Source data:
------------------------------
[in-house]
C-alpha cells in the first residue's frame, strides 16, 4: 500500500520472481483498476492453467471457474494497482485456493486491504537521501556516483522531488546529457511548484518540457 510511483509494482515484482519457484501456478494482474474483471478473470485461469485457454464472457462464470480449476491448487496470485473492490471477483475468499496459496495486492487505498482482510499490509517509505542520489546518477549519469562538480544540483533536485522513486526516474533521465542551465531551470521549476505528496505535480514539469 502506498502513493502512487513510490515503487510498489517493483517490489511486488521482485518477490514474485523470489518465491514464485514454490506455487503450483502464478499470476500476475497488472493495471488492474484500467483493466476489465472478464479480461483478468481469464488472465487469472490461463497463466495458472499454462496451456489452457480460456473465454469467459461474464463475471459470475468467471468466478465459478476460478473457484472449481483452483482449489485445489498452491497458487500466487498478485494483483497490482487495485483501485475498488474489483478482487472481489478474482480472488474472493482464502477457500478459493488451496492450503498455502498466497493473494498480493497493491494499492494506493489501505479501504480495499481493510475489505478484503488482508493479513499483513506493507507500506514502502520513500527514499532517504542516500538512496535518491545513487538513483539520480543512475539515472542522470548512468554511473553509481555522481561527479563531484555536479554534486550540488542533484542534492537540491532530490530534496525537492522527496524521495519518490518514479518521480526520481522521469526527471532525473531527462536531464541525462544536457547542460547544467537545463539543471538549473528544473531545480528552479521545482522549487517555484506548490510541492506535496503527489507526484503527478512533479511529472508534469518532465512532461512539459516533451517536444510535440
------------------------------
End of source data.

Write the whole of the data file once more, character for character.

[in-house]
C-alpha cells in the first residue's frame, strides 16, 4: 500500500520472481483498476492453467471457474494497482485456493486491504537521501556516483522531488546529457511548484518540457 510511483509494482515484482519457484501456478494482474474483471478473470485461469485457454464472457462464470480449476491448487496470485473492490471477483475468499496459496495486492487505498482482510499490509517509505542520489546518477549519469562538480544540483533536485522513486526516474533521465542551465531551470521549476505528496505535480514539469 502506498502513493502512487513510490515503487510498489517493483517490489511486488521482485518477490514474485523470489518465491514464485514454490506455487503450483502464478499470476500476475497488472493495471488492474484500467483493466476489465472478464479480461483478468481469464488472465487469472490461463497463466495458472499454462496451456489452457480460456473465454469467459461474464463475471459470475468467471468466478465459478476460478473457484472449481483452483482449489485445489498452491497458487500466487498478485494483483497490482487495485483501485475498488474489483478482487472481489478474482480472488474472493482464502477457500478459493488451496492450503498455502498466497493473494498480493497493491494499492494506493489501505479501504480495499481493510475489505478484503488482508493479513499483513506493507507500506514502502520513500527514499532517504542516500538512496535518491545513487538513483539520480543512475539515472542522470548512468554511473553509481555522481561527479563531484555536479554534486550540488542533484542534492537540491532530490530534496525537492522527496524521495519518490518514479518521480526520481522521469526527471532525473531527462536531464541525462544536457547542460547544467537545463539543471538549473528544473531545480528552479521545482522549487517555484506548490510541492506535496503527489507526484503527478512533479511529472508534469518532465512532461512539459516533451517536444510535440